Thursday, November 12, 2015

Melaka, the Spice Must Flow

Peeking Through the Haze

            An aerial view of Melaka (or Malacca) would currently show you nothing at all, as the city is shrouded in the haze of burning fields and forests in Indonesia (for palm oil mostly. The fires produce more greenhouse gases than the entire US does in a year (avoid products with palm oil !). After a couple of days, I could feel my lungs burdened by the pollution, but the haze had an unexpected benefit. The town was comfortably wrapped in wadding.
Melaka’s famous red buildings, the Stadthuys and Christ Church, stuck out from this featureless white mass, but from a distance the haze gave them a faded look, as if they might not really be there. The same could be said for other tourists, mere specters from afar.
  After dusk, when the otherworldly has a stronger grasp on the mind, the haze blurred and softened city lights, creating halos around them. The streets of Melaka’s old town are lined with lanterns, which simply added to the arcane ambience. In the cautionary red glow of the lanterns, we padded through the narrow lanes, half expecting the centuries old Baba and Nyonya shops to be hiding a Mogwai or two. Only the busy Jonker Street, with its tourist filled night market, belonged to a more ordinary world. But with its rich history, its mix of cultures and its beauty, Melaka, the city that once ruled the South Sea and the Spice Route is not at all ordinary.

The Deer that Founded an Empire

            According to the Sultan Palace Museum, the story goes that Parameswara, ruler of Temasik (Singapore), was inept. He was irresponsible and ruled on a whim. He was more concerned with partying than with affairs of state. Having fallen on the wrong side of the powerful Majapahit and Ayatthuya empires which dominated the region, he was forced to flee his homeland. He and his remaining followers wandered through forests and over hills. One day during this exile, he sat under a melaka tree and observed his hunting dogs corner a mouse deer along the steep river bank. Suddenly, the tiny deer kicked a dog into the river and dashed away. Seeing the deer as a symbol of the weak overcoming the strong, he thought it a good omen and saw in it a reversal of his fortunes. There, he founded a new kingdom. He named it after the tree he had sat under to rest that day. Converting to Islam, he became wise and astute, and Melaka was on its way to becoming the heart of an empire.

            An ideal port located in one of the the narrowest parts of the strait to which it gave its name, Melaka attracted traders from Persia, Gujarat, Bengal, Java, Sumatra, Thailand, China, Aceh, and more (see dioramas for each in the Sultan Palace Museum). Spice flowed, and Melaka's power grew. The wealth of Melaka soon caught the eye of the Portuguese, who believed capturing it would make them a power unrivaled in Europe. One Portuguese claimed: "Whoever holds Melaka, holds his hands on Venice's throat". Europe had grown dependent on the Spice. Once China's tributary, Melaka was now in European hands. The ascendancy of Europe over China in the South China Sea was sealed.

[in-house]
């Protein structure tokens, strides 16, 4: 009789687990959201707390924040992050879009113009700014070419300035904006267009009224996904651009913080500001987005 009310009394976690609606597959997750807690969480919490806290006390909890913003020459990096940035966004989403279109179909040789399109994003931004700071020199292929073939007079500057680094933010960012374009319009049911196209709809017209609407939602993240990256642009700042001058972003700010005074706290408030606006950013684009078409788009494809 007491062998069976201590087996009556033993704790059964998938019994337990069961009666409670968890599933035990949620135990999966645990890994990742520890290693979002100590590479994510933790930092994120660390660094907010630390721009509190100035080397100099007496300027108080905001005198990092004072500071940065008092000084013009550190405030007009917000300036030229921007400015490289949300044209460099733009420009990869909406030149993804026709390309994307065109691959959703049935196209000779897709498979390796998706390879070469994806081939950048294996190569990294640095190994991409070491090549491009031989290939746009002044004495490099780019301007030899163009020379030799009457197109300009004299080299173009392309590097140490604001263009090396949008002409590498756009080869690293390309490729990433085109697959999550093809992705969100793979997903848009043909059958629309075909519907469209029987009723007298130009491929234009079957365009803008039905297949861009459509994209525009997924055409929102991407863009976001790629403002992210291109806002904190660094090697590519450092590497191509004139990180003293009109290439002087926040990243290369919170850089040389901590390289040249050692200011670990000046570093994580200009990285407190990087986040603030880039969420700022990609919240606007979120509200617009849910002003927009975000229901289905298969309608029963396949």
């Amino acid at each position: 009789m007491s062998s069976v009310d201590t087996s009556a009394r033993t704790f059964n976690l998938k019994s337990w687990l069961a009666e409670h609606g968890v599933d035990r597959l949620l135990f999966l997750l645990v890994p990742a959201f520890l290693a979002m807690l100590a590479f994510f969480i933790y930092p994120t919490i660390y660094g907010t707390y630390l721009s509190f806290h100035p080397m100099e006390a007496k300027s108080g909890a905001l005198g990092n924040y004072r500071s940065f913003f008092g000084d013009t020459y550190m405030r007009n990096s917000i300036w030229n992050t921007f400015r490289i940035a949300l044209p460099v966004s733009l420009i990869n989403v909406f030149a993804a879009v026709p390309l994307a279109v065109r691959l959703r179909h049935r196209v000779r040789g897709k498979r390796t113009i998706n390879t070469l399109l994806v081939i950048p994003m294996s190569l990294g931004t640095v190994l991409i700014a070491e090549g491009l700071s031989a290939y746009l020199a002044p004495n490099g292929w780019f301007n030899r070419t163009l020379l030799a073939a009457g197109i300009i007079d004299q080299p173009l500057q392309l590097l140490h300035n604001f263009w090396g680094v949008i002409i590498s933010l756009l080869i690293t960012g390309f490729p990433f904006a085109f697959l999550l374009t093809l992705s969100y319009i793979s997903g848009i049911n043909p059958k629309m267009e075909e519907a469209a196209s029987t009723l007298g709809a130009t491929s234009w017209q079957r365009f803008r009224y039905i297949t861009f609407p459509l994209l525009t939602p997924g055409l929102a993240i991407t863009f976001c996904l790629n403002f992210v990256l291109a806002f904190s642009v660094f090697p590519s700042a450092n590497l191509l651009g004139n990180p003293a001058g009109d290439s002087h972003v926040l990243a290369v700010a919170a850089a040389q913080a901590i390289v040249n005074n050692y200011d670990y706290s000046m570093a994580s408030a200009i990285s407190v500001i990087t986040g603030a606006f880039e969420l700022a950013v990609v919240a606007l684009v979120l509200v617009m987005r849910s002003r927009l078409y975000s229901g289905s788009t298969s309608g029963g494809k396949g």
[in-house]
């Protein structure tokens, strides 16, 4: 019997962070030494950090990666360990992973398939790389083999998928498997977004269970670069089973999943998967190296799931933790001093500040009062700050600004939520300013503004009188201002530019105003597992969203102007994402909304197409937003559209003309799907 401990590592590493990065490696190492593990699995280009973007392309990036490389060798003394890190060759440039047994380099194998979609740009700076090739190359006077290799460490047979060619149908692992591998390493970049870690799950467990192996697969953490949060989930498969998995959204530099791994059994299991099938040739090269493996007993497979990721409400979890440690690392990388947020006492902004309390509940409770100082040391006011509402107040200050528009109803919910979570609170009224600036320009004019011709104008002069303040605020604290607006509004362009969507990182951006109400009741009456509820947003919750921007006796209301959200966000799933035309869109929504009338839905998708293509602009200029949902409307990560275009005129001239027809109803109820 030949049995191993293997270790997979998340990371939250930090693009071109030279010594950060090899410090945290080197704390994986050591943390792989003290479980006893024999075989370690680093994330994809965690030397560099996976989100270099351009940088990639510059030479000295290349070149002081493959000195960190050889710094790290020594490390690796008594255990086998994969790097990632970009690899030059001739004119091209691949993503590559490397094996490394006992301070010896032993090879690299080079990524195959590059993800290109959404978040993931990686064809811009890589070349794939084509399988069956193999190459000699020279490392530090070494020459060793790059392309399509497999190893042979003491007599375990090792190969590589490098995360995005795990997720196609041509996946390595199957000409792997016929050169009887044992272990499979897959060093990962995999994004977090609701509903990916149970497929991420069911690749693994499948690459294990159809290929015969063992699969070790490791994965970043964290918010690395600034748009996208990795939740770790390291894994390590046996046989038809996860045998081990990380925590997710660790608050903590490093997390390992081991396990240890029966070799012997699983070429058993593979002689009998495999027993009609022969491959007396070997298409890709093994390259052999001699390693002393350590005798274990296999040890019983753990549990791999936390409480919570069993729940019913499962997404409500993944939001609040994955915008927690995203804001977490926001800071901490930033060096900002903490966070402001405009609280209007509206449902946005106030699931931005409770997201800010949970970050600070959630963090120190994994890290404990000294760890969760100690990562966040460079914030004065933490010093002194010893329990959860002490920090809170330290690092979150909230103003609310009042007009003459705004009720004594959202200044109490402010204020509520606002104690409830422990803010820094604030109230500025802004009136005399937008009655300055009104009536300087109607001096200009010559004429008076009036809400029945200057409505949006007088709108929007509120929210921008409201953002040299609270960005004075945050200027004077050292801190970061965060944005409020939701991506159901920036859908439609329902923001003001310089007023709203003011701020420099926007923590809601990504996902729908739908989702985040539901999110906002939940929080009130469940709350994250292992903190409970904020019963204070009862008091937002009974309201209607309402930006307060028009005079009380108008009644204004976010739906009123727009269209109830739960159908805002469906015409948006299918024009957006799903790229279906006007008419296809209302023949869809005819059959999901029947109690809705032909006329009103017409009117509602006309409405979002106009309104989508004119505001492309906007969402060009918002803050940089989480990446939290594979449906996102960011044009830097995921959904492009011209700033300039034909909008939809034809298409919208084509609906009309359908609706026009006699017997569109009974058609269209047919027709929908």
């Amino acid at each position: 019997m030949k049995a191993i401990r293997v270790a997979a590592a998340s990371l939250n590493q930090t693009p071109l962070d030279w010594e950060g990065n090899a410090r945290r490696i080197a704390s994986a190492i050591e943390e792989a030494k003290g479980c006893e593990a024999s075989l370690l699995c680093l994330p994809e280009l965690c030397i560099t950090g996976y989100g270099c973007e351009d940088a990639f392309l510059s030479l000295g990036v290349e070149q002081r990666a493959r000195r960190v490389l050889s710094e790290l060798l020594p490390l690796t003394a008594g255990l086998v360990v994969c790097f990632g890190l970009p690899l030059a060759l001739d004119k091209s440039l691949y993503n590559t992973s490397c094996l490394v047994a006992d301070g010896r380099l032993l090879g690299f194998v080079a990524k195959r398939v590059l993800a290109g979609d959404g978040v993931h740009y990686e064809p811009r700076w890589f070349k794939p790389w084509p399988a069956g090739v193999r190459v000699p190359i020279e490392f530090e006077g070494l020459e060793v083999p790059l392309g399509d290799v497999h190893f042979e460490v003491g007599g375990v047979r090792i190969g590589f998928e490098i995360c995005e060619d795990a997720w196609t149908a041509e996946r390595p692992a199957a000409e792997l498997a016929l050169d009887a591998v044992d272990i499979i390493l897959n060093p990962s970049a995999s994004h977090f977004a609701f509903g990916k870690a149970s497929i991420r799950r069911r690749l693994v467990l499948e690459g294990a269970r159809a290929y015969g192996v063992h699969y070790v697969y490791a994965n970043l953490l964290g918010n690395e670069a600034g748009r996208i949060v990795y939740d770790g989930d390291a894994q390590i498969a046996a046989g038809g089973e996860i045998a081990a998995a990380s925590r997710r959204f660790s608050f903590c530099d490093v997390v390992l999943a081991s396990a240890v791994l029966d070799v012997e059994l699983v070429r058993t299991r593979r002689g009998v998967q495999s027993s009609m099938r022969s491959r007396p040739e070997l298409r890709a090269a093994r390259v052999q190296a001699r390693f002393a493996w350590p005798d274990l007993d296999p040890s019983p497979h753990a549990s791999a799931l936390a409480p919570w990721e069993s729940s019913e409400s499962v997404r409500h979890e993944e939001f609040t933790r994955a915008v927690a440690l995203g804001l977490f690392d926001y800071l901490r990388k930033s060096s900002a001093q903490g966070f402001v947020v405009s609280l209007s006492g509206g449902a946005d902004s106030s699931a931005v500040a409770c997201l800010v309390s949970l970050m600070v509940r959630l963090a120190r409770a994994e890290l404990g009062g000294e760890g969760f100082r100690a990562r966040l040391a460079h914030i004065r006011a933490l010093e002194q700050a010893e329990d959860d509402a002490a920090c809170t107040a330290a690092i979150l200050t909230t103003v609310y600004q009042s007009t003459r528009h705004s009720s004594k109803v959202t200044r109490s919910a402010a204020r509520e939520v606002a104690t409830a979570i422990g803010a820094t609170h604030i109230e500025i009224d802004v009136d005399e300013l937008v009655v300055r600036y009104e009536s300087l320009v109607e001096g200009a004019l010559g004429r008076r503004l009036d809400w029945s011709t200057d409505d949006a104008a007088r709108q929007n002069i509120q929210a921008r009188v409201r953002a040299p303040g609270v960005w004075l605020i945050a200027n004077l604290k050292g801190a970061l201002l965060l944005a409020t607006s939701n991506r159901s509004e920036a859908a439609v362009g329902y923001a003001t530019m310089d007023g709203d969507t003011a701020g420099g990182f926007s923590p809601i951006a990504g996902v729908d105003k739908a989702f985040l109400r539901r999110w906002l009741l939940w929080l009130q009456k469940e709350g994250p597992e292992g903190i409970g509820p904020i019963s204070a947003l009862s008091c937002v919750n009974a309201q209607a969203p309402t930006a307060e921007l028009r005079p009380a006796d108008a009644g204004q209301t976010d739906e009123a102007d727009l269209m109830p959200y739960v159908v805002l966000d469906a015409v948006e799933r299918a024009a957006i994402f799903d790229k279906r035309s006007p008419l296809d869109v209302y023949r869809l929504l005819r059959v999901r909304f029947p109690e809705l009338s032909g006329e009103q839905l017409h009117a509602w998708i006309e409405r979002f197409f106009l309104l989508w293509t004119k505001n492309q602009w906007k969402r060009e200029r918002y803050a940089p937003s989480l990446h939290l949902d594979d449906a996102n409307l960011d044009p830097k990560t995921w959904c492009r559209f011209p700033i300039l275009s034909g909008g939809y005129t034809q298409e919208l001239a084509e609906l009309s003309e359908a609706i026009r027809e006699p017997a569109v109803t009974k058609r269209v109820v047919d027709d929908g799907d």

Melaka was not just a center of trade, but a melting pot of cultures that created new communities such as the Chitty (Indian and Malay), the Peranakan Chinese (Chinese and Malay) and Peranakan Portuguese (Portuguese and Malay).
Under the takeovers of the Dutch and the British, Melaka added two more European flavours to its unique blend of Asian cultures, making it beyond doubt one of the most cosmopolitan cities in the world. Simply visiting its places of worship could be a trip in itself, taking you to mosques, Chinese temples, Hindu temples, and Catholic and Protestant churches, with each having different incarnations within the main religions, according to the people who built them and the era of construction. Melaka’s rich history is also on display for visitors in the city’s innumerable museums, but the best part of Melaka is that its cultural heritage is not confined to its museums. Its heritage is still alive in its people and in its delectable restaurants. Getting around to tasting all of their special dishes would have you rolling down Jonker Street by the end of it.

                                                                                                                                                               Ye Gods, the Food
Local night market.
             Squid may as well have died and gone to that nice place people sometimes believe they go to after death. Between the chicken with small riceballs (better than it sounds), the satay fondue (no idea how they make money) and the local nightmarket (not the Jonker Street nightmarket), we were counting the time until we were hungry again. Our travels have brought us to places with great food before but once again, it’s Melaka’s strange brew of influences that makes it remarkable. If you have time between the museums and the restaurants (you won’t), the old town is also dotted with pleasant-looking cafés overlooking the river or hidden in the alleys. We had the opportunity to set foot in one, and we were amazed by the ambience and the diversity and creativity of the drinks, making Melaka pretty much perfect in all ways.

Three days was far too little time to fully appreciate the city, and I would return in a heartbeat for a month of Sundays.

Extravagantly decorated rikshaws.

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